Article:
The Hunts

Tadhg Shortall Curtin (age 13), Clonturk Community College, Whitehall, Dublin 9


The fox raced through the woods followed closely by the yapping of the dogs and the rhythmic beat of the horses’ hooves.

He was only just ahead of the dogs and was maintaining this lead by ducking and diving under logs and shrubs. The fox knew its den was on the other side of a nearby clearing and realised if he were to run through, the dogs might catch up with him.

He was just about to turn right and go around the clearing, sticking to the cover of the thickets when another group of horses galloped out of the trees, riding straight for the fox. He knew he couldn’t keep running much longer when he realised the dogs were farther back than he had thought. He could either try his luck running through the clearing or he could face the dogs behind him.

He decided he would have better luck running through the clearing so the fox mustered up all the energy he had left and ran through the clearing.

The fox was barely out of the tree line when the other group of hunters rode out from the murky woods.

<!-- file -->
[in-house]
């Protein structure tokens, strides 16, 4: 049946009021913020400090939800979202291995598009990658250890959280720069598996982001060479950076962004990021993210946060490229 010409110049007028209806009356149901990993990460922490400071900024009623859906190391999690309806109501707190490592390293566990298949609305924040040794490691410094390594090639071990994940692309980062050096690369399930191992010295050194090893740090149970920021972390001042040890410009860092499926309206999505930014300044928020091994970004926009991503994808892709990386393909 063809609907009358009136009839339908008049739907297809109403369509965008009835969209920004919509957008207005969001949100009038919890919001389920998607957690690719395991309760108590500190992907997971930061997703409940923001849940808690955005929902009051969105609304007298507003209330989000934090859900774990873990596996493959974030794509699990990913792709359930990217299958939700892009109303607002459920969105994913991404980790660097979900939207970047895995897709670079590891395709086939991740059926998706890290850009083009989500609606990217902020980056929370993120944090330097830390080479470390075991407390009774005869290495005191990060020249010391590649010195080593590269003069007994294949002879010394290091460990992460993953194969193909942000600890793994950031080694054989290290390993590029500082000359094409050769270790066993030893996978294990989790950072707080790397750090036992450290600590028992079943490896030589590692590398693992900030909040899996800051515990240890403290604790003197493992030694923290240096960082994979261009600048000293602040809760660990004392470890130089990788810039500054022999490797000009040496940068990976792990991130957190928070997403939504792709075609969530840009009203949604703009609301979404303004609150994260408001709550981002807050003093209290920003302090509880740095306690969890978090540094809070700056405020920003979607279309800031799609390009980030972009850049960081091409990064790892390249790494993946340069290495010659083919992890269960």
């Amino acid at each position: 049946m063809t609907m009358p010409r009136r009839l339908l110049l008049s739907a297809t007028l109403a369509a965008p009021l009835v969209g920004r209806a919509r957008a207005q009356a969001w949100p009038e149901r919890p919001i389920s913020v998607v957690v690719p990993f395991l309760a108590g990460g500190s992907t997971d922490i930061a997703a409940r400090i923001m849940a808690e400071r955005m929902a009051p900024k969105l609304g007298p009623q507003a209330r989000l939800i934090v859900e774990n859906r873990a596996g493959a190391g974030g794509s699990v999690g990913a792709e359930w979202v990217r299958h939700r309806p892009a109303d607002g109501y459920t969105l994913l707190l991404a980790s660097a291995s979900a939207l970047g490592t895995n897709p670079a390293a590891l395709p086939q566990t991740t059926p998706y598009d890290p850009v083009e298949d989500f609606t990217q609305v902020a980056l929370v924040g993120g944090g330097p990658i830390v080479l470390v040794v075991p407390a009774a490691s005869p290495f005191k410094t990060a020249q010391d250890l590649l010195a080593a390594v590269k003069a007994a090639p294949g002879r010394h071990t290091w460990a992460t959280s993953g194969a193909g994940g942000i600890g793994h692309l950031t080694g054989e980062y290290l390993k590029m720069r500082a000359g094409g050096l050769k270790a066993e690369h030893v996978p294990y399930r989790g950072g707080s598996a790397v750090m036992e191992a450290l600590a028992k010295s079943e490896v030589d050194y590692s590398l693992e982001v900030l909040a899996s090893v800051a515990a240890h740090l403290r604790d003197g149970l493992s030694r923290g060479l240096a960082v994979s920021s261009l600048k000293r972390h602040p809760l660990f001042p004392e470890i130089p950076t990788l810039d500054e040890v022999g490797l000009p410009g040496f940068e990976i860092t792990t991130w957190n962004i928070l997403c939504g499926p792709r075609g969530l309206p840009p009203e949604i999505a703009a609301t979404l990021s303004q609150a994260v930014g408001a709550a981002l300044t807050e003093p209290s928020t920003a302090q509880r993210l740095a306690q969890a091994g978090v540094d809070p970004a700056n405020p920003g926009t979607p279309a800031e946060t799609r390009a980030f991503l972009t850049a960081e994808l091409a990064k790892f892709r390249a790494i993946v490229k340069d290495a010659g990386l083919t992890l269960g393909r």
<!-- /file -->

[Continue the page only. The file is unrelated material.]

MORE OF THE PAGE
The horses were much faster out in the open than they had been back in the cluttered forest. The fox ran as if the devil himself was on his tail.

By the time the fox was three-quarters of the way through the clearing, the dogs were almost on top of him and the horses were basically tripping over him.

The fox was just about to be trampled by the horses when he dived through a bush and made a run for his den. He just managed to scramble down the shaft before the dogs reached him. The fox turned and peered out its hole at the frantic dogs as the horses caught up.

The hunters dismounted and gazed down the hole. They saw the fox’s terrified face staring back at them.

The main hunter recognised the fox’s markings as the fox who had escaped him last year. He ordered one of the hunters to let the dogs go and they immediately ran over and started trying to squeeze down the narrow shaft.